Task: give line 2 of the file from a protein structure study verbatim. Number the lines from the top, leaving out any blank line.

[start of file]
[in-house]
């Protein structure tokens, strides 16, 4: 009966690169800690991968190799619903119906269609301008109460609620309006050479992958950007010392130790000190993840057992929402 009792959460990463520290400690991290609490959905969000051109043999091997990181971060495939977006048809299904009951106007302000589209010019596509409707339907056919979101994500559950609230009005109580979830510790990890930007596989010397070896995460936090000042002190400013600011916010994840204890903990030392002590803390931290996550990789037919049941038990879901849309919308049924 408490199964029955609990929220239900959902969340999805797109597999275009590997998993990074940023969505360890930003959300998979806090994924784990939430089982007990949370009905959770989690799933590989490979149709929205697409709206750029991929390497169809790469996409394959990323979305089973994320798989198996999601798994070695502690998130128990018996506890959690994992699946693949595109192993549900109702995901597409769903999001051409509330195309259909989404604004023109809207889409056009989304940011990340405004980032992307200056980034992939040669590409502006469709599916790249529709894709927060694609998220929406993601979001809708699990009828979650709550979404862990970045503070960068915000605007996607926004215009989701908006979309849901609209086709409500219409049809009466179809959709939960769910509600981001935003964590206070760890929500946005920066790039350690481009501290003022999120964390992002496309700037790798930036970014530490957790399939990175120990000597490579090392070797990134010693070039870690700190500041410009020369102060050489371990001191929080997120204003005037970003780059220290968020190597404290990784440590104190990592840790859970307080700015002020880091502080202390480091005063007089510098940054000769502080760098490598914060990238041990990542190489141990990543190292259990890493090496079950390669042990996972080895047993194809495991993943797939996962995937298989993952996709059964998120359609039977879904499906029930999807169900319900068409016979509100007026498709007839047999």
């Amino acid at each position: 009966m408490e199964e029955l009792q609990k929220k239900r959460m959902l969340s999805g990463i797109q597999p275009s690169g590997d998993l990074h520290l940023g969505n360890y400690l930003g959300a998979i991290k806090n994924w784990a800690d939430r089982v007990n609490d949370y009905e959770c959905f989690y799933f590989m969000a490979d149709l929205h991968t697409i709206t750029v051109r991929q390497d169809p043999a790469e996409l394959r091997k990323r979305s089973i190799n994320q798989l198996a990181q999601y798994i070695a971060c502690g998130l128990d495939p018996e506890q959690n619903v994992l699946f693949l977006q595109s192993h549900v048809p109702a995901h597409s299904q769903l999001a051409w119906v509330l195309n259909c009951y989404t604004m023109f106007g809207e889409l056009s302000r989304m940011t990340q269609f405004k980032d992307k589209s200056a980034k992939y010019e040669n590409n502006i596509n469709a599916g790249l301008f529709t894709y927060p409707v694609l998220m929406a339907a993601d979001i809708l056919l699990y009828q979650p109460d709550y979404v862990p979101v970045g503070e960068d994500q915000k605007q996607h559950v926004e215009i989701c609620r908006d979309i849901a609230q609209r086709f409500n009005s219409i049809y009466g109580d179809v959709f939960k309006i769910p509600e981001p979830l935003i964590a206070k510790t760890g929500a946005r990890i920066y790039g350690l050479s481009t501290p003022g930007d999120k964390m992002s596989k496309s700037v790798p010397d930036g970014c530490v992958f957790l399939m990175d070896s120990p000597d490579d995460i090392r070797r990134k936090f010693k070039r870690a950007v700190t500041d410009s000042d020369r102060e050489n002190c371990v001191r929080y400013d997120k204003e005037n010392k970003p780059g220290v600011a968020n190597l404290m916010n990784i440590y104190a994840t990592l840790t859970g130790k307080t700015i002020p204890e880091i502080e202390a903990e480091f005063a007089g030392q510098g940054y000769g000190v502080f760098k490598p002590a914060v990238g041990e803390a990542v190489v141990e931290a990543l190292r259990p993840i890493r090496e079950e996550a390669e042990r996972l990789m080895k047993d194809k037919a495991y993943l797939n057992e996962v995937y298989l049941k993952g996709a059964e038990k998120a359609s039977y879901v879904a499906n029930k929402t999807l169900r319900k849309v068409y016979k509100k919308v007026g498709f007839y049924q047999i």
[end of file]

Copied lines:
């Protein structure tokens, strides 16, 4: 009966690169800690991968190799619903119906269609301008109460609620309006050479992958950007010392130790000190993840057992929402 009792959460990463520290400690991290609490959905969000051109043999091997990181971060495939977006048809299904009951106007302000589209010019596509409707339907056919979101994500559950609230009005109580979830510790990890930007596989010397070896995460936090000042002190400013600011916010994840204890903990030392002590803390931290996550990789037919049941038990879901849309919308049924 408490199964029955609990929220239900959902969340999805797109597999275009590997998993990074940023969505360890930003959300998979806090994924784990939430089982007990949370009905959770989690799933590989490979149709929205697409709206750029991929390497169809790469996409394959990323979305089973994320798989198996999601798994070695502690998130128990018996506890959690994992699946693949595109192993549900109702995901597409769903999001051409509330195309259909989404604004023109809207889409056009989304940011990340405004980032992307200056980034992939040669590409502006469709599916790249529709894709927060694609998220929406993601979001809708699990009828979650709550979404862990970045503070960068915000605007996607926004215009989701908006979309849901609209086709409500219409049809009466179809959709939960769910509600981001935003964590206070760890929500946005920066790039350690481009501290003022999120964390992002496309700037790798930036970014530490957790399939990175120990000597490579090392070797990134010693070039870690700190500041410009020369102060050489371990001191929080997120204003005037970003780059220290968020190597404290990784440590104190990592840790859970307080700015002020880091502080202390480091005063007089510098940054000769502080760098490598914060990238041990990542190489141990990543190292259990890493090496079950390669042990996972080895047993194809495991993943797939996962995937298989993952996709059964998120359609039977879904499906029930999807169900319900068409016979509100007026498709007839047999």